Fetal injury prior to labor: does it happen?

Am J Obstet Gynecol. 1986 Jun;154(6):1187-93. doi: 10.1016/0002-9378(86)90697-6.


Major advances have been made in the identification and prevention of perinatal factors that lead to long-term handicap or neurologic deficits. When the infant or child exhibits a major handicap, scrutiny of the pregnancy management often occurs in an attempt to define the causal factors. The medical goal of this inquiry is to prevent injuries and, when possible, to eliminate these factors. In the litigious sense, any deviation from optimal, ideal care or any unusual observations, such as unusual or atypical fetal heart rate patterns, are often causally linked to the adverse outcome. There are at least four categories of major fetal injury that probably occur prior to labor. An awareness of, and a diligent search for, details will no doubt clarify the legitimate origins of many so-called birth injuries. Hence the common tendency to fixate on minor deviations and/or deficiencies of labor and delivery management as causing catastrophic injuries will be successfully challenged.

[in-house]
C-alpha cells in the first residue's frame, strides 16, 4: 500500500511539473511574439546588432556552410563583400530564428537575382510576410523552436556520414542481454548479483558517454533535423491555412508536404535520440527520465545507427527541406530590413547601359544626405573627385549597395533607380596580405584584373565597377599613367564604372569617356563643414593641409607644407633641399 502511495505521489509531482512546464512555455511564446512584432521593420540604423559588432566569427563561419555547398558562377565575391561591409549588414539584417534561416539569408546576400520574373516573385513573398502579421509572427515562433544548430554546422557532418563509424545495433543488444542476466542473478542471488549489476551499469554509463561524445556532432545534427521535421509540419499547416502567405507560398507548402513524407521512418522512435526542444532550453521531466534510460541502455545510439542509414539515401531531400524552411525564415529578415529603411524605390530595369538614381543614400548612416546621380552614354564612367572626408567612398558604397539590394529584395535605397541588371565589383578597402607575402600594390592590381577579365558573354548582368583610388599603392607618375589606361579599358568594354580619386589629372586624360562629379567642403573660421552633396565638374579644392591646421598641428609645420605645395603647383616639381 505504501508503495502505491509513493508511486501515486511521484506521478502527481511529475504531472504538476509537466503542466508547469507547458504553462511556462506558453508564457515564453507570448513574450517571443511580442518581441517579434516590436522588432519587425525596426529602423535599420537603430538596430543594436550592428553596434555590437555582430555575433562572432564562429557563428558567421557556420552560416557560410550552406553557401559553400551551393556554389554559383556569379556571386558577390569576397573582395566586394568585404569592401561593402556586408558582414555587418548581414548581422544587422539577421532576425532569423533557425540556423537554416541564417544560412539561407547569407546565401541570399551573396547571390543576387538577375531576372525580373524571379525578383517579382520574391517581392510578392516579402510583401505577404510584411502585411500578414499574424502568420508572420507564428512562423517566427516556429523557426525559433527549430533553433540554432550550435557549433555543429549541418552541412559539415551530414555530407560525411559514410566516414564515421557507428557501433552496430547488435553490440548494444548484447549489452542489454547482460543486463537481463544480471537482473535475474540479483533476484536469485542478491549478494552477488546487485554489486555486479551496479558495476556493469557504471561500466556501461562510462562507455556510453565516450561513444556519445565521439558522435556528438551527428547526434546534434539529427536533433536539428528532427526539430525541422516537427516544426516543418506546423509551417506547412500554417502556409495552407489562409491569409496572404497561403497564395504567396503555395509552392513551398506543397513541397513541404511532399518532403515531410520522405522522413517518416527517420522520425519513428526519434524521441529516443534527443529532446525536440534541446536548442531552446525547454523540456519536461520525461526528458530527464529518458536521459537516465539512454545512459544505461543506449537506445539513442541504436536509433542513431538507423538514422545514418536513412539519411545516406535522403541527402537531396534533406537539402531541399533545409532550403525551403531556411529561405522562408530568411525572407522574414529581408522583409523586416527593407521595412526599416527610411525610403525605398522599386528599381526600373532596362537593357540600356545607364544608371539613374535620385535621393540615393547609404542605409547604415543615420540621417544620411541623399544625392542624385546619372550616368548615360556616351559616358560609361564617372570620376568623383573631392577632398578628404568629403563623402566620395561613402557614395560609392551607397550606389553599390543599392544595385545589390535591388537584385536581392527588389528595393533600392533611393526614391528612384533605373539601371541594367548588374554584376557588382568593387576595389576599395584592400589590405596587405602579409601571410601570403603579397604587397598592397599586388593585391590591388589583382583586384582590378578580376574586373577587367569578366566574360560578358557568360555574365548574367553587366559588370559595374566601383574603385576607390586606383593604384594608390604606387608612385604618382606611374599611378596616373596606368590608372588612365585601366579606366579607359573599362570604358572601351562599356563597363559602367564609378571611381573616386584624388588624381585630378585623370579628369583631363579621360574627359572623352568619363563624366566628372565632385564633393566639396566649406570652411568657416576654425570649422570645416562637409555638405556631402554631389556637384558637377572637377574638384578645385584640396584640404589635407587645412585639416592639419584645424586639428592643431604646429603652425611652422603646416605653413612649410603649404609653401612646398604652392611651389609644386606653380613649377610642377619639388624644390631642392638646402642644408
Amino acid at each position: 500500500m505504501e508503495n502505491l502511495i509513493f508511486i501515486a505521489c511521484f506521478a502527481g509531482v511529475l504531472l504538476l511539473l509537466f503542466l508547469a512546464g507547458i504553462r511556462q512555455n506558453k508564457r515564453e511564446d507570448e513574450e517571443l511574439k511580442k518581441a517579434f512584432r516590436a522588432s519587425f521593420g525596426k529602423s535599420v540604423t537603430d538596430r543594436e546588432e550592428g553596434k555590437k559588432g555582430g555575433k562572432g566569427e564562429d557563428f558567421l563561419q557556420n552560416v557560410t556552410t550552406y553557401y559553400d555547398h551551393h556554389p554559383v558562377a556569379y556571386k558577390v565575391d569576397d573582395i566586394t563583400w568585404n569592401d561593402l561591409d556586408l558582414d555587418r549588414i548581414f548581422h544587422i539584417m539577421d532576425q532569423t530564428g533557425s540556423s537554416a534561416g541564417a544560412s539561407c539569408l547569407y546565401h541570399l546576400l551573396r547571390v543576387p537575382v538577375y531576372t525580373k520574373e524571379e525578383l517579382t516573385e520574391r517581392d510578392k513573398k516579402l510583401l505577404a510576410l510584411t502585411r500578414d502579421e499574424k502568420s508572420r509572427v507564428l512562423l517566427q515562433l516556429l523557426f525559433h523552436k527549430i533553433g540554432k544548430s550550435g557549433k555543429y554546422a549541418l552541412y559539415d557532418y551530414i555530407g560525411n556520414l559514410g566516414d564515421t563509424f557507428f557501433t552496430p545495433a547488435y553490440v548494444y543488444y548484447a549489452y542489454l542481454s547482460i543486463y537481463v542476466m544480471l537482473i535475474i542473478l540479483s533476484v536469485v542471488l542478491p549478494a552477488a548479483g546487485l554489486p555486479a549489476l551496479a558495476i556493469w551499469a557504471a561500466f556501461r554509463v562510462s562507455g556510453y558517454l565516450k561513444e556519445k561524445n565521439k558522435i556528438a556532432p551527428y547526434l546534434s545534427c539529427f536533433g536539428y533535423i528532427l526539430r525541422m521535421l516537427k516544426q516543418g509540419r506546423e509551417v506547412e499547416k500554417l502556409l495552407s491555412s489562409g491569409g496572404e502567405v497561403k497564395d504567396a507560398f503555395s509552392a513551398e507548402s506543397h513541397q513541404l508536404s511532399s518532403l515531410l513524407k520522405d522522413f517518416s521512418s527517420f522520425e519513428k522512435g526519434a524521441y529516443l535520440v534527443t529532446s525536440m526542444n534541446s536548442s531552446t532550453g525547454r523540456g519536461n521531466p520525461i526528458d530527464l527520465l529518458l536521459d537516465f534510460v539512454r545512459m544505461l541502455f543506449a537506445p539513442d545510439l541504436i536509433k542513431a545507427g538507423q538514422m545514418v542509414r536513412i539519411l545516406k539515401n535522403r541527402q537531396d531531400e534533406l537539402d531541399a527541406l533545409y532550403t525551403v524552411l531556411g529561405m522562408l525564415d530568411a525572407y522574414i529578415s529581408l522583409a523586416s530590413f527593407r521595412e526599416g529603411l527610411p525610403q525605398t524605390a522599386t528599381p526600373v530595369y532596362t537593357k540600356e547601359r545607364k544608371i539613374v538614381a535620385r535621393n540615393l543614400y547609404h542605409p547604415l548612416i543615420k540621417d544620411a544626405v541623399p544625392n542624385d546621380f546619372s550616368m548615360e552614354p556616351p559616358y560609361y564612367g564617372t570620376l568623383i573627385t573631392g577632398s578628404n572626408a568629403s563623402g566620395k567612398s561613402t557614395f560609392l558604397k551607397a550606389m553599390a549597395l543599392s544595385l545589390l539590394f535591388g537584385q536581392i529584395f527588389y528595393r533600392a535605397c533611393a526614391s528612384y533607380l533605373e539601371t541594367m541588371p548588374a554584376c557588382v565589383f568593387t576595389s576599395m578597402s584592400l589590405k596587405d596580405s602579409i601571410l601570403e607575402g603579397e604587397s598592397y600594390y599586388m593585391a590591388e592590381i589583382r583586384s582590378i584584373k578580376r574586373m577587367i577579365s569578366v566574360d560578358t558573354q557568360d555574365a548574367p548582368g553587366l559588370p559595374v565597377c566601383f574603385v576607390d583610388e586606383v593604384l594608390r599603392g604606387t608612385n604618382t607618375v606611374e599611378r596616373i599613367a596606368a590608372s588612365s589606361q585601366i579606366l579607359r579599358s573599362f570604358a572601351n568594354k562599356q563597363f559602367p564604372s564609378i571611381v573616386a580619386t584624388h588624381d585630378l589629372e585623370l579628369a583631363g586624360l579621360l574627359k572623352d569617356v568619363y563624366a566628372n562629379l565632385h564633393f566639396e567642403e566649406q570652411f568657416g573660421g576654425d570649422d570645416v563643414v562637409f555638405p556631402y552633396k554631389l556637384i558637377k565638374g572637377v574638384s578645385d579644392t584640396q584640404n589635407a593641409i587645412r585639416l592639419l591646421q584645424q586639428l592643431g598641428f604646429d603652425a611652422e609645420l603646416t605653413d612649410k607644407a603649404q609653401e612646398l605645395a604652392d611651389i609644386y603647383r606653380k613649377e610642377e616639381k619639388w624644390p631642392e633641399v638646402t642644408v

Publication types

  • Case Reports

MeSH terms

  • Adult
  • Cerebral Hemorrhage / physiopathology
  • Female
  • Fetal Diseases / diagnosis*
  • Fetal Diseases / physiopathology
  • Fetal Heart / physiopathology
  • Fetal Monitoring*
  • Humans
  • Infant Mortality*
  • Infant, Newborn
  • Lung Diseases, Obstructive / physiopathology
  • Meconium
  • Myocardial Infarction / physiopathology
  • Perinatology
  • Pregnancy
  • Prenatal Diagnosis*
  • Respiratory Tract Infections / physiopathology